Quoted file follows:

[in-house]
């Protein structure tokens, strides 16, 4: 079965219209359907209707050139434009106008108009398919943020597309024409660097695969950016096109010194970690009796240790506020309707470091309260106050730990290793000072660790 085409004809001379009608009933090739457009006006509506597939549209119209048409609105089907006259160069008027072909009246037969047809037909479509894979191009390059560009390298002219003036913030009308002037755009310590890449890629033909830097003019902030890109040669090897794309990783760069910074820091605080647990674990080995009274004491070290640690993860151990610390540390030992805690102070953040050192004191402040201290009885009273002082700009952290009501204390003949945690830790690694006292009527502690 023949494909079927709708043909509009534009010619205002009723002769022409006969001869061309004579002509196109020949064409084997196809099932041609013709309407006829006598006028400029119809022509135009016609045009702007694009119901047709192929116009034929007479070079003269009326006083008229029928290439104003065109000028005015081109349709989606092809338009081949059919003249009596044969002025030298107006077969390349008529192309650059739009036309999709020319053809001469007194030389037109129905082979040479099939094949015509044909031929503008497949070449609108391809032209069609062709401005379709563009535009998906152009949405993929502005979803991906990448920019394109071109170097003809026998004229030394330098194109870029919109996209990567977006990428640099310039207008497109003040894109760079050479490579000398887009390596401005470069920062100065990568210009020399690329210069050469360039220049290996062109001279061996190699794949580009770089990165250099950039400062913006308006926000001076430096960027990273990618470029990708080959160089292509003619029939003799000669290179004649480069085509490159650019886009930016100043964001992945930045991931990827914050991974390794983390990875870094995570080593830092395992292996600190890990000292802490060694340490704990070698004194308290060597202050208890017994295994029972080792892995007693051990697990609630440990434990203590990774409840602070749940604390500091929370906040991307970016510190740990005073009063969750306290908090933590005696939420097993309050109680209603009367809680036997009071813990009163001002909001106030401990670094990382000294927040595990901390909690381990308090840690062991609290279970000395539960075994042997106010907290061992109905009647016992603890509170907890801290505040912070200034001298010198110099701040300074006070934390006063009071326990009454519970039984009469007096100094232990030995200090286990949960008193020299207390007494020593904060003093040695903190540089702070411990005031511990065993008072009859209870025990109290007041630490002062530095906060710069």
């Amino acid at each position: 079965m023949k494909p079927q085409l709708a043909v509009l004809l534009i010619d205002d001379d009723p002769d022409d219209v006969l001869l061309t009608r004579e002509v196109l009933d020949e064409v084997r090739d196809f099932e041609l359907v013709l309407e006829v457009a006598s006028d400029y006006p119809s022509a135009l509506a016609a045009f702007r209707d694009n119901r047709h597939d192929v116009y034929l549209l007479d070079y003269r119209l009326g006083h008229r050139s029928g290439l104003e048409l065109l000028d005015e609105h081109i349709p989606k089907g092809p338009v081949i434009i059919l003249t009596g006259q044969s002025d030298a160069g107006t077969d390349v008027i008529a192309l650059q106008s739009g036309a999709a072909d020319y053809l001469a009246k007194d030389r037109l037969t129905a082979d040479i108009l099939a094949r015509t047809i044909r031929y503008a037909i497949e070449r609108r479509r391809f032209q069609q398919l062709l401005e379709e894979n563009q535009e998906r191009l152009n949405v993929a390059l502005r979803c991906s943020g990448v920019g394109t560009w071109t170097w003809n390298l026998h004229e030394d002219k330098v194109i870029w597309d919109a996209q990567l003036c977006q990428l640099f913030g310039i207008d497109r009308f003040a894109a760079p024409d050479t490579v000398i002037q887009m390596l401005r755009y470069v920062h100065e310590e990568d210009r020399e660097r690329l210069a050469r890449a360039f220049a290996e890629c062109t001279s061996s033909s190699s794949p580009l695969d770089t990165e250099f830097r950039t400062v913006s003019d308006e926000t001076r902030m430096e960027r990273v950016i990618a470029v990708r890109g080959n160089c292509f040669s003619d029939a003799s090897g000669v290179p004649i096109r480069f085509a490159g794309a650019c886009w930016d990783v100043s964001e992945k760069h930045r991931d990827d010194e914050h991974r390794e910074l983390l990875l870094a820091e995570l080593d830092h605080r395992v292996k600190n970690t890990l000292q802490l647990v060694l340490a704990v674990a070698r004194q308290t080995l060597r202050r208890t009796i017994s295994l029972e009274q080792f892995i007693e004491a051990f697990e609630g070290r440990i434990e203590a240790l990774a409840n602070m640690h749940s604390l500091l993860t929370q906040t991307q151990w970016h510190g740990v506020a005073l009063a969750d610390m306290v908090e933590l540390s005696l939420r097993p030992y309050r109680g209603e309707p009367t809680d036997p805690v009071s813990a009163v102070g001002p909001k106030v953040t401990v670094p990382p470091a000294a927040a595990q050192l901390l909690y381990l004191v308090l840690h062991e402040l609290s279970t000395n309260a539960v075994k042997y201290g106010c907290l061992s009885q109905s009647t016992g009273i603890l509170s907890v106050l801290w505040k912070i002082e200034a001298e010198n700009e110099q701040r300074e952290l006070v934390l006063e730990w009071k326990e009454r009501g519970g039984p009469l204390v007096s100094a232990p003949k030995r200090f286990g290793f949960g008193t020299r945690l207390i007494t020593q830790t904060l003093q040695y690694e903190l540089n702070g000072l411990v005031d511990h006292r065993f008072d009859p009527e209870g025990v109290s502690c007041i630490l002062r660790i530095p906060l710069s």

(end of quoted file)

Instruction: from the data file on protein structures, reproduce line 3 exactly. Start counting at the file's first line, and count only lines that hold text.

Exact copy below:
């Amino acid at each position: 079965m023949k494909p079927q085409l709708a043909v509009l004809l534009i010619d205002d001379d009723p002769d022409d219209v006969l001869l061309t009608r004579e002509v196109l009933d020949e064409v084997r090739d196809f099932e041609l359907v013709l309407e006829v457009a006598s006028d400029y006006p119809s022509a135009l509506a016609a045009f702007r209707d694009n119901r047709h597939d192929v116009y034929l549209l007479d070079y003269r119209l009326g006083h008229r050139s029928g290439l104003e048409l065109l000028d005015e609105h081109i349709p989606k089907g092809p338009v081949i434009i059919l003249t009596g006259q044969s002025d030298a160069g107006t077969d390349v008027i008529a192309l650059q106008s739009g036309a999709a072909d020319y053809l001469a009246k007194d030389r037109l037969t129905a082979d040479i108009l099939a094949r015509t047809i044909r031929y503008a037909i497949e070449r609108r479509r391809f032209q069609q398919l062709l401005e379709e894979n563009q535009e998906r191009l152009n949405v993929a390059l502005r979803c991906s943020g990448v920019g394109t560009w071109t170097w003809n390298l026998h004229e030394d002219k330098v194109i870029w597309d919109a996209q990567l003036c977006q990428l640099f913030g310039i207008d497109r009308f003040a894109a760079p024409d050479t490579v000398i002037q887009m390596l401005r755009y470069v920062h100065e310590e990568d210009r020399e660097r690329l210069a050469r890449a360039f220049a290996e890629c062109t001279s061996s033909s190699s794949p580009l695969d770089t990165e250099f830097r950039t400062v913006s003019d308006e926000t001076r902030m430096e960027r990273v950016i990618a470029v990708r890109g080959n160089c292509f040669s003619d029939a003799s090897g000669v290179p004649i096109r480069f085509a490159g794309a650019c886009w930016d990783v100043s964001e992945k760069h930045r991931d990827d010194e914050h991974r390794e910074l983390l990875l870094a820091e995570l080593d830092h605080r395992v292996k600190n970690t890990l000292q802490l647990v060694l340490a704990v674990a070698r004194q308290t080995l060597r202050r208890t009796i017994s295994l029972e009274q080792f892995i007693e004491a051990f697990e609630g070290r440990i434990e203590a240790l990774a409840n602070m640690h749940s604390l500091l993860t929370q906040t991307q151990w970016h510190g740990v506020a005073l009063a969750d610390m306290v908090e933590l540390s005696l939420r097993p030992y309050r109680g209603e309707p009367t809680d036997p805690v009071s813990a009163v102070g001002p909001k106030v953040t401990v670094p990382p470091a000294a927040a595990q050192l901390l909690y381990l004191v308090l840690h062991e402040l609290s279970t000395n309260a539960v075994k042997y201290g106010c907290l061992s009885q109905s009647t016992g009273i603890l509170s907890v106050l801290w505040k912070i002082e200034a001298e010198n700009e110099q701040r300074e952290l006070v934390l006063e730990w009071k326990e009454r009501g519970g039984p009469l204390v007096s100094a232990p003949k030995r200090f286990g290793f949960g008193t020299r945690l207390i007494t020593q830790t904060l003093q040695y690694e903190l540089n702070g000072l411990v005031d511990h006292r065993f008072d009859p009527e209870g025990v109290s502690c007041i630490l002062r660790i530095p906060l710069s």